Cedar Rapids Gazette, October 11, 1974, Page 8

Cedar Rapids Gazette

October 11, 1974

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Issue date: Friday, October 11, 1974

Pages available: 34

Previous edition: Thursday, October 10, 1974

Next edition: Saturday, October 12, 1974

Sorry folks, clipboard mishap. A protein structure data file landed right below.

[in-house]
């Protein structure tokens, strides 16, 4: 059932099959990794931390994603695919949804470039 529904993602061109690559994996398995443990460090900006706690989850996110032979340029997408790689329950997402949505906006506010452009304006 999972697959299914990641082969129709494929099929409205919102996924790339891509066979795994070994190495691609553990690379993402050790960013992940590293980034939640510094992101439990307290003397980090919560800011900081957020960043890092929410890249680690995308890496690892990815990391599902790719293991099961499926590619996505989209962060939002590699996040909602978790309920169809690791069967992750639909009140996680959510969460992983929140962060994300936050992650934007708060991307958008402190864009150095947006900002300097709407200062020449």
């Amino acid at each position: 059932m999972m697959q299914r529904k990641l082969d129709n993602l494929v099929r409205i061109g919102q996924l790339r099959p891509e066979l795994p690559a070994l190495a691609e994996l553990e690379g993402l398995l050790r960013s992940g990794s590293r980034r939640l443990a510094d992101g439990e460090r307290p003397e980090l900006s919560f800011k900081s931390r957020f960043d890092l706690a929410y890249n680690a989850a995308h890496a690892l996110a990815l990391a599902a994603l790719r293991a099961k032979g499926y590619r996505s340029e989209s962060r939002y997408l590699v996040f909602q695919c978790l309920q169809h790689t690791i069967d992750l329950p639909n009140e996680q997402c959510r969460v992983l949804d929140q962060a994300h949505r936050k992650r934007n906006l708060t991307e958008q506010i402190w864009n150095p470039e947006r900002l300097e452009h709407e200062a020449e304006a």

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Cedar Rapids Gazette (Newspaper) - October 11, 1974, Cedar Rapids, Iowa ...... v.v rn WW SSK •v.v iii: NKW YORK (UPI) -Havana, once noted for a sense of style and elegance, now resembles the drabness of other Communist capitals, according to a group of newsmen who recently returned from Fidel Castro’s Cuba. ‘Havana has begun to look like one of the capitals of Eastern Europe,” said Richard Valeriani, NBC News diplomatic correspondent. "So do the people. Things are lighter than Moscow, but Havana is more like Bucharest. People just mope around. "If you put three Cubans together any place else in the world, there will be an argument. In Havana they just stand silently on the street corners.” Valeriani, who spent two years in Cuba during the early days of the Castro regime, was one of 29 American newsmen who went to Havana with 8 The Cedar Rapids Gazette: Frl., Pct, ll, 1974 Hawaiian Isle Home For Monkeys HONOLULU (UPI) - A sparsely populated Hawaiian island may become the home for thousands of monkeys raised to ease a worldwide shortage of the disease-free animals for scientific studies. A private venture is being organized to produce about 10,000 monkeys a year, the largest monkey raising undertaking in the country, on the tiny island of Molokai, 54 miles southeast of Honolulu. leading Supplier Dr. Richard Bullock, assistant director of the University of Hawaii Experiment Station and consultant to the project, explained that India, the leading supplier of Rhesus monkeys for laboratory purposes, is cutting back drastically on its exports of the creatures, creating an urgent need for another source of supply. “In India, the supply is running out because of opportunists,” Bullock said. "Also the losses in shipping and handling have been tremendous.” India had been exporting about 70,000 Rhesus monkeys a year, but cut back in 1974 to only 15,000 Bullock said the Hawaiian Primate Production Center, headed by Richard Gearhart of Portland, Ore., plans to lease enough land on Molokai to eventually produce 10,000 monkeys annually and sell them to institutions for scientific purposes. Large Scale Monkey raising can be a profitable business, with monkeys worth about $480 each. But it will take two to three years to bring production to a large scale, Bullock said, at an estimated cost of about $10 million. “Molokai is climatically acceptable for monkey raising,” Bullock said. “They like warm climates." But many trees will also have to be planted to shield the monkeys from the island’s severe winds. Bullock said the biggest problem is keeping the monkeys disease free. ‘‘Of course, the original monkeys brought in have to be free of disease, and they must be fed disease free food and handled by disease free workers,” he said Monkey Colds ‘‘The problem of disease transmitted from man to monkey is much greater than from monkey to man. A monkey can even catch a cold.” -Preliminary plans involve planting a 1,000-acre vegetable farm to feed the monkeys and hiring and training pineapple workers who face unemployment when Molokai's plantations are phased out. Facilities would be built to make sure the monkeys don’t escape, and to keep curious and possibly contagious humans away from them. The ultimate say on whether the monkey project starts rests with the state board of agriculture, which is considering all aspects of the situation. A spokesman said, “In the face of population problems, we now seem to be faced with the problem of non human primates.” The state is studying whether it can be assured that monkeys introduced on such a massive scale are disease free and whether to waive the present $50 bond for every monkey entering Hawaii. Once Elegant Havana Is Drab Now Senators ,lavits (R N Y ) and Pell (I)-R I.) Tight Control Although American newsmen have sporadically visited t uba in the last few years, the recent trip was the first major journalistic invasion since Washington and Havana severed relations “I definitely had the feeling I was in a society that was very tightly controlled.” said Anthony Hatch, assistant news director of WCBS-TV in New York Hatch was billeted at the BOO-room Havana Libre hotel, once part of the Hilton chain. Its days of luxury apparently are over. “There was no air conditioning,” Hatch said, “and the plumbing had oxidized. The carpets were so mildewed that they made you gag at times. By American standards the food was not very good. But young Cubans still danced on the rooftop ” All Earmarks Dan Rather of CBS News disagreed, saying he did not find Havana as rundown as did the others. “Old Havana, which was built in the 16th Century, is very old, but that’s because it’s so ancient. New Havana is not the old Casino Row of the Batista era, but I was surprised how well it was run." Nevertheless. Rather said he found Castro’s Cuba to have all the earmarks of “a Socialist-Communist country." “But the tone is lighter." he said. ‘‘Compared with the USSR, there is less tension.” "Suckered In" Although the Javits-Pell trip received much fanfare and news coverage, Ted Koppel, ABC News diplomatic correspondent, was distressed by the entire event ‘ In a sense we were all suckered in,” he said. "I think it was a legitimate news event for us to cover, especially since Cuba has been closed to us for so long. "But I don't think it's a good idea for amateurs, davits and Pell, to engage in foreign policy. They are not professional diplomats. Even though they said they were not negotiating, their trip makes it possible for Castro to say, Look, America is coming to us. Socialism is winning out.’ "I think the whole thing was atmospherics, theatrics, but I have no way of proving it.” Valeriani, Koppel and Hatch said they were closely watched by “escorts”. Expected Drill "They were probably G-2 or secret service," said Valeriani, who added that many aspects of the trip resembled "going to camp.” "They (the escorts) would call us at 6:110 for breakfast, and then gather us in the lobby. I really expected them to start a calisthenics drill ” Rather, who was in Cuba to do a special program on Castro, was treated differently. He was allowed to be' on his own. On the subject of Castro, the1 newsmen generally were impressed by what they saw . "He looked a lot younger," Rather said. "He’s less intense and has a refreshing tw inkle in his eye.” Valeriani, who had seen Castro in action, said he thought the Cuban leader was one of the "two or three greatest speakers” he has ever heard. “For some reason he has escaped the taint of dictatorship, even though there have been as many political executions in Cuba as in Chile or Greece." •tty. mi •.VA Duck Hen Falls For Jet Liner After Five Years, Credit Education Still Lagging By Sylvia Porter NEW YORK - You are now living through the most complex, most horribly expensive and most treacherous credit market in U. S. history. You need knowledge, guidance and wisdom as never before to —*** ^ i^^‘*fc“<*“^v*l‘*vv"Y‘,yvyv,yvvvvv\rvxnj-u~u~ Last of five articles come through unharmed in an era of runaway living costs side by side with deepening economic slump. The Truth in Lending law, which was blasted off to a much-publicized start a full five years ago, was supposed to help give you this knowledge, guidance and wisdom. It was designed to help eliminate credit pitfalls by making it illegal for lenders to hide the true costs of borrowing and to guide you to “the informed use of credit.” Yet. in these five years, only an insignificant smattering of consumer credit education has been offered in our high schools,    anti-poverty programs, adult education courses — and elsewhere to reach the most vulnerable consumers Few C ounseling Services Inexpensive or free credit counseling serv ices are bv no means w idely enough available to meet the needs of those who simply do not understand what’s involved when they borrow money. The relatively few agencies that do exist are currently overwhelmed with “business.” No public or private agency publishes the interest rates currently being charged by individual lenders in various parts of the U. S. on various types of consumer loans for Sylvia Porter Your United Way At Work new and used cars, home improvements, appliances In fact, the Federal Reserve Board is now fighting a lawsuit by two consumer organizations — Consumers Union, based in Mount Vernon. N Y . and San Francisco Consumer Action — which would force the Federal Reserve to make detailed data on interest rates charged by individual lenders available to the public But without this information. you. the credit user, are at a disadvantage in shopping for the best possible deal. Same Brea king Law Of course most major lenders — including not only bunks but also auto dealers, department stores offering charge accounts and other reliable sources — now disclose the information required under Truth in U*nd-ing. You can. with adequate time and inclination, find out the details on your own. But you still would run into dismayingly large numbers who are telling less than all or w ho are still using deceptive "addon" rates. As just one illustration, a recent telephone study by Rep. Stark (D-Calif.) of six auto salesmen uncovered the fact that all six quoted “discounted" rates for auto financing deals — rates which are about half the true actual “annual percentage rates” required under Truth in Lending. If the law were properly enforced, noted Stark, salesmen such as these would be liable for penalties of $5.(HK) in fines or a year in jail. To continue tho quiz, therefore: !)• you know the conditions under which garnishment restrictions do not apply to your pay? A Your wages may not be garnished at all if you are under court order to pay alimony and/or child support or if you are cov ered by a court order under chapter XIII of the Federal Bankruptcy Act. Q. Is an employer allowed to fire you if your wages are garnished? A. Under federal law, not if your wages were garnished for a single indebtedness. Under the law in some states, you can not Ik* fired for any garnishment. Union contracts also strengthen protection for many workers. Q. What if the wage garnishment law in your state is in conflict with or even stricter than the federal provisions? A. If there’s a conflict, the federal law prevails; but if your state law provides you with more protection than the federal law . the state law takes precedence. Q. lf you think the garnishment law has been violated, what should you do? A. Contact your nearest Wage and Hour area office, Employment Standards Administration, U. S. Department of Labor. Q. Who enforces Truth in Lending? A. Responsibility is divided among nine federal agencies. lf you’re seeking guidance here, contact the nearest Federal Trade Commission office or the ITC at 6th & Pennsylvania, N. W., Washington, I). C. 20580, and ask if you should go elsewhere Travels 9,828 Miles, Near Home 3$ YEARS AGO - The Red army's long-awaited full-scale attack on the East Prussian ► der opened up This is Alice Greeley and your United Way contribution is helping her. Mrs. Greeley is a victim of Parkinson discase, arthritis and diabetes. In 1972 Mrs Greeley had surgery on her right hand and is unable to do many things for herself that she used to do. A homemaker from the faintly service agency provides service four hours a week. She gives a bath, personal care and keeps the apartment clean. Mrs. Greeley also enjoys five noon meals a week from the mobile meals program of the family service agency Thanks to you Mrs. Greeley is living in her own home where she wants to be CAVE-IN-ROCK. 111. (AP) -Rudy Bragdon’s job takes him 9,828 milt's a year, but he never is more than hailing distance from this tiny Ohm River town. Bragdon, 43, pilots the Cave-in-Rock ferry, one of the privately own<*d, full-time auto ferries plying America’s inland waters and the only one operating on the Ohio west of Cincinnati. Except for two years in the army, he’s been at it steadily since 1949, never more than half a mile from where he left or where he’s bound Three times an hour, 12 hours a day, seven days a week. Bragdon points his 45-foot tug s prow at the Kentucky shore, yanks the propeller lever and chugs across His 250-horsepower diesel churns out six knots and the round trip takes about 15 minutes "Get Used ta It" “That’s about all I ve ever done,” he says And it s about all he’s ever wanted to do. Year after year he ferries cars across with license plates from every state in the union and he's never been curious enough to follow them lie s been to Chicago a couple of times, and Indianapolis. "But," he says."I just stay around here mostly.” Driv ing a ferry isn t the most exciting occupation in the world, but Bragdon is content - “You get used to it. You don’t mind it. It s just being here. That s the big thing of the job. There’s not much to do except sit here ” He learned the trade from his father. Carl, who signed on in 1935 and still spells his son at the helm. Carl trained upriver on another boat and has become a philosopher over the years. “It gets monotonous as heck,” he says. " You see the same thing every time. But its surprising...you see people... Its kind of amazing the mode of people thats traveling. "As uncertain as the world is today, even though ferries are going by the board. I don’t know but what I'd do it again.” Kills Wandering Other people find it fascinating, too, and ride just out of curiosity. Vacationers pass up the bridges above and below Cave-in-Rock and follow Illinois highway I right down to its end at the ferry ramp just to ride. There seems to be something about ferries that takes the edge off the urge to wander. IV A "Candy” Hill owned the Cave-in-Rock ferry for 22 years, rode it at least once a day and never thought of going farther AMY KAM-ANY fin AMY STY UU ANY OSMON AMYWHflll WE WHI MHLD ANY PIAN OUT OP out CATALOG OS ANY PIAN OP YOU* OWN Fig HUMA TIS CflfEWUV FUMISNIB • 30 DAY OSUVftY • GUARANTEED PMCf • HIGHEST QUALITY POCC COCOA CATALOG Prtc* Lttt-Owners Lid TV SIMNITT, BUNDU ».«. RY, IOWA AH. 848-4268 U.S. HOMES OW MO AVL NI HONKS. Picture your savings GROWING ■ SS RATES PAID ON SAVINGS I Awl Typ** Rf*? Fusil.aik [Astro Passbook^ 7‘VH. I fruitful** I kale J J'A ■ZTTWITTTJH L'“" rn* ... SLM* N Term Reqmt. Nose N Days 4 Years All interest is paid quarterly. Monthly income checks available on all certificates. All accounts insured up to $20,000.00 by FSUC. A SUBSTANTIAL PENALTY IS REQUIRED FOR EARLY    VIK WITHDRAWAL OF CERTIFICATES.^ MHM with ©©©[U]!/1 savings A loan association HJS 7th Ammi*. MARION • 111 East 1st Stmt, MONTICELLO Mixes perfectly with your favorite juice or soft drink. Try it. Chateaux' Say "Shah Toe Choteau* If wit Hovotud Vodka* TO Prod. Preparad and bo (Hod bf lh* Dear Spun* Distilling Company .Clar Mont, Ny A Division of Jamas I. loam Distilling Ca, MILWAUKEE (UPI) - A mallard duck hen thinking she was either a jet plane or in love with ane created a minor disturbance at Gen. Mitchell field. The duck landed on the United Airlines ramp, nearly hitting a member of the ramp crew, and refused to budge. She was so tame she allowed herself to be picked up and taken away, but she came back, only to get the heave-ho for good. “We can’t believe she thinks our planes are fellow ducks.” a United spokesman said. “But maybe she’s fallen in love with Herman, the duck on the back of the North Central aircraft.” Profit Planning Clinics Held In Eastern Iowa AMES—A series of profit planning clinics will be held in Cedar Rapids and Davenport in October Topics for the three one-day clinics will include guide to increasing profits, loss control management and plant security, and material handling and plant layout. The clinics are sponsored by the Center for Inductrial Reseach and Services of Iowa State university. The clinics will be held in Cedar Rapids on Oct. 16, 23, and 30; and in Davenport on Oct. 17, 24, and 31. The seminars will begin at 2 p m. and conclude about 9 p.m. A $25 registration fee per clinic is charged Registration deadline is the Thursday before each week’s series of clinics. Those interested can contact CIRAS, 201 Building E, Iowa State university, Ami's, 50010, to register. Brennan: Jump In Job Training CLEVELAND (UPI) -Labor Secretary Brennan says the federal government is attempting to spur increased productivity in the nation by picking up the tab for additional job training. Brennan told Ohio State Building and Construction Trades Council that $2 billion has been earmarked for distribution under the comprehensive Employment and Training Act. "We must make sure that all workers get adequate training to earn their way in the job market,” Brennan said. "Better trained workers are more productive.” LAWN-BOY* are easy to maneuver. Here’s why: First, exclusive Lawn-Boy engine is pounds lighter than comparable horsepower 4-cycle engines Second, the strong Magnalite deck is 1/3 lighter than aluminum The easiest-to-push mower made today1 Solid State KT Model 5273 [JI \ k. v \ NS \ tw ll Solid State Ignition with a hotter spark for Quick starts .. new simplified carburetor with 1/3 fewer parts for Sure starts Solid State means no condenser or points to replace. Snap-on grass bag with pivoting support rod Patented safety features Extra quiet under-the-deck muffler 6 cutting heights Up/front discharge gets clippings other mowers miss 1 -year warranty SEE YOUR LOCAL DEALER AND CHECK FOR AVAILABILITY OF 74 MODELS Bradman Service A Sales 2929 Cantor Pf. Rd. N E. Cedar Rapids Lumber 902 2nd St. S W Corells Outdoor Machine 228 A Ave. N E. Four Seasons Hardware 3028 Mt. Vernon Rd $ E. Happel A Sons Inc. 5715 6th St. S.W Hawkeye Seed Co. Inc. 803 3rd Ave. S E. Harry B. Jones Plumbing A Heating 1849 7th Ave , Marion Kubias Hardware 311 3rd Ave. S E Pecks Green Thumb 5008 Center Pt Rd N I Small Engine Service Atkins I i A I ;